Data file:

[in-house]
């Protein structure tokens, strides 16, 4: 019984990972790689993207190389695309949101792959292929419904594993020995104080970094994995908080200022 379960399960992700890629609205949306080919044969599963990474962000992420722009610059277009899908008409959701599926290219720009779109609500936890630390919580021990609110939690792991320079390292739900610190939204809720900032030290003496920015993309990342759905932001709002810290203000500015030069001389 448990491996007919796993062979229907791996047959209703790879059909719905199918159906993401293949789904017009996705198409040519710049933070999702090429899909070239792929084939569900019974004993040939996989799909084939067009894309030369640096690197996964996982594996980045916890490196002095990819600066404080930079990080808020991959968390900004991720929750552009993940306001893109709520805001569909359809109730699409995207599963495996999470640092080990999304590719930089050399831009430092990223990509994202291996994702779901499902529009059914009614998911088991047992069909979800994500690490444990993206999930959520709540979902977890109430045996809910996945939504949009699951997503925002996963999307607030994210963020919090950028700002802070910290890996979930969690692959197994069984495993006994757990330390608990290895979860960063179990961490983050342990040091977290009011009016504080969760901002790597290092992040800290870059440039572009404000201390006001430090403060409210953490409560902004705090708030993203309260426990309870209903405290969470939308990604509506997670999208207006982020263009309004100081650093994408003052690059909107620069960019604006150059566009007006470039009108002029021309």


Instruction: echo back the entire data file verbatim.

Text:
[in-house]
């Protein structure tokens, strides 16, 4: 019984990972790689993207190389695309949101792959292929419904594993020995104080970094994995908080200022 379960399960992700890629609205949306080919044969599963990474962000992420722009610059277009899908008409959701599926290219720009779109609500936890630390919580021990609110939690792991320079390292739900610190939204809720900032030290003496920015993309990342759905932001709002810290203000500015030069001389 448990491996007919796993062979229907791996047959209703790879059909719905199918159906993401293949789904017009996705198409040519710049933070999702090429899909070239792929084939569900019974004993040939996989799909084939067009894309030369640096690197996964996982594996980045916890490196002095990819600066404080930079990080808020991959968390900004991720929750552009993940306001893109709520805001569909359809109730699409995207599963495996999470640092080990999304590719930089050399831009430092990223990509994202291996994702779901499902529009059914009614998911088991047992069909979800994500690490444990993206999930959520709540979902977890109430045996809910996945939504949009699951997503925002996963999307607030994210963020919090950028700002802070910290890996979930969690692959197994069984495993006994757990330390608990290895979860960063179990961490983050342990040091977290009011009016504080969760901002790597290092992040800290870059440039572009404000201390006001430090403060409210953490409560902004705090708030993203309260426990309870209903405290969470939308990604509506997670999208207006982020263009309004100081650093994408003052690059909107620069960019604006150059566009007006470039009108002029021309």